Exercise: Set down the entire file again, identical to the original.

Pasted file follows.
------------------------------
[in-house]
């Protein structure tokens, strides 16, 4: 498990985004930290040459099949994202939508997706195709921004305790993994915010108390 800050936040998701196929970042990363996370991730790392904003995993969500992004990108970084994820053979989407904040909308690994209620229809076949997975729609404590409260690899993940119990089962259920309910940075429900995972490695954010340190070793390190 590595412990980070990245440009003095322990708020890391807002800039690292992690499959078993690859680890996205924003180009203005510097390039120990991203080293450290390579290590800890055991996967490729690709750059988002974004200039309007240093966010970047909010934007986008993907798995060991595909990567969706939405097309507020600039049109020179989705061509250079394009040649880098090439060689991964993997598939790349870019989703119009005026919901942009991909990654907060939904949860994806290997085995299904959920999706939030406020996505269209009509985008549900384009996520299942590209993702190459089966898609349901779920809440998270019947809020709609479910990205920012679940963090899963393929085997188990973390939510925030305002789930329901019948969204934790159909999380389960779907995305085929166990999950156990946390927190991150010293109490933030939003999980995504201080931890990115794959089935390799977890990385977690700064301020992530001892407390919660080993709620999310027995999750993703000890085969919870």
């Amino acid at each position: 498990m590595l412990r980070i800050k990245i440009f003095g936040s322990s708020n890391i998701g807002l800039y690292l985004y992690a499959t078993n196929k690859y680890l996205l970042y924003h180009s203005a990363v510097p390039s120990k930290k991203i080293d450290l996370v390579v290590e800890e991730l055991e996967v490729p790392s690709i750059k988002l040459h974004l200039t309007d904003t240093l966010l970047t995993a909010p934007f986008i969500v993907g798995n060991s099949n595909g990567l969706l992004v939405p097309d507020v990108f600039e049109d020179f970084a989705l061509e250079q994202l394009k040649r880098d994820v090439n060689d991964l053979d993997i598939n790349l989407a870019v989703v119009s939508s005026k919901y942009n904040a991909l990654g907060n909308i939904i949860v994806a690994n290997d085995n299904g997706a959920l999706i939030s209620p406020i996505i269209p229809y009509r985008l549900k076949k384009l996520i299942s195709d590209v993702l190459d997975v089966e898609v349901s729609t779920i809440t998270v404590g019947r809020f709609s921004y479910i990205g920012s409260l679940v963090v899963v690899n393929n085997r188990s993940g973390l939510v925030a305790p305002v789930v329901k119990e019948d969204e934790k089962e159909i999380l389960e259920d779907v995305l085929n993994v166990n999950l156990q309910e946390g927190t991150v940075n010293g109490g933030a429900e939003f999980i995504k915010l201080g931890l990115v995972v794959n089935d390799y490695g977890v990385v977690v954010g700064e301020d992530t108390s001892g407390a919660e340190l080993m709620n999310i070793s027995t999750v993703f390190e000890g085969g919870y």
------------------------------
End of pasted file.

[in-house]
């Protein structure tokens, strides 16, 4: 498990985004930290040459099949994202939508997706195709921004305790993994915010108390 800050936040998701196929970042990363996370991730790392904003995993969500992004990108970084994820053979989407904040909308690994209620229809076949997975729609404590409260690899993940119990089962259920309910940075429900995972490695954010340190070793390190 590595412990980070990245440009003095322990708020890391807002800039690292992690499959078993690859680890996205924003180009203005510097390039120990991203080293450290390579290590800890055991996967490729690709750059988002974004200039309007240093966010970047909010934007986008993907798995060991595909990567969706939405097309507020600039049109020179989705061509250079394009040649880098090439060689991964993997598939790349870019989703119009005026919901942009991909990654907060939904949860994806290997085995299904959920999706939030406020996505269209009509985008549900384009996520299942590209993702190459089966898609349901779920809440998270019947809020709609479910990205920012679940963090899963393929085997188990973390939510925030305002789930329901019948969204934790159909999380389960779907995305085929166990999950156990946390927190991150010293109490933030939003999980995504201080931890990115794959089935390799977890990385977690700064301020992530001892407390919660080993709620999310027995999750993703000890085969919870």
């Amino acid at each position: 498990m590595l412990r980070i800050k990245i440009f003095g936040s322990s708020n890391i998701g807002l800039y690292l985004y992690a499959t078993n196929k690859y680890l996205l970042y924003h180009s203005a990363v510097p390039s120990k930290k991203i080293d450290l996370v390579v290590e800890e991730l055991e996967v490729p790392s690709i750059k988002l040459h974004l200039t309007d904003t240093l966010l970047t995993a909010p934007f986008i969500v993907g798995n060991s099949n595909g990567l969706l992004v939405p097309d507020v990108f600039e049109d020179f970084a989705l061509e250079q994202l394009k040649r880098d994820v090439n060689d991964l053979d993997i598939n790349l989407a870019v989703v119009s939508s005026k919901y942009n904040a991909l990654g907060n909308i939904i949860v994806a690994n290997d085995n299904g997706a959920l999706i939030s209620p406020i996505i269209p229809y009509r985008l549900k076949k384009l996520i299942s195709d590209v993702l190459d997975v089966e898609v349901s729609t779920i809440t998270v404590g019947r809020f709609s921004y479910i990205g920012s409260l679940v963090v899963v690899n393929n085997r188990s993940g973390l939510v925030a305790p305002v789930v329901k119990e019948d969204e934790k089962e159909i999380l389960e259920d779907v995305l085929n993994v166990n999950l156990q309910e946390g927190t991150v940075n010293g109490g933030a429900e939003f999980i995504k915010l201080g931890l990115v995972v794959n089935d390799y490695g977890v990385v977690v954010g700064e301020d992530t108390s001892g407390a919660e340190l080993m709620n999310i070793s027995t999750v993703f390190e000890g085969g919870y």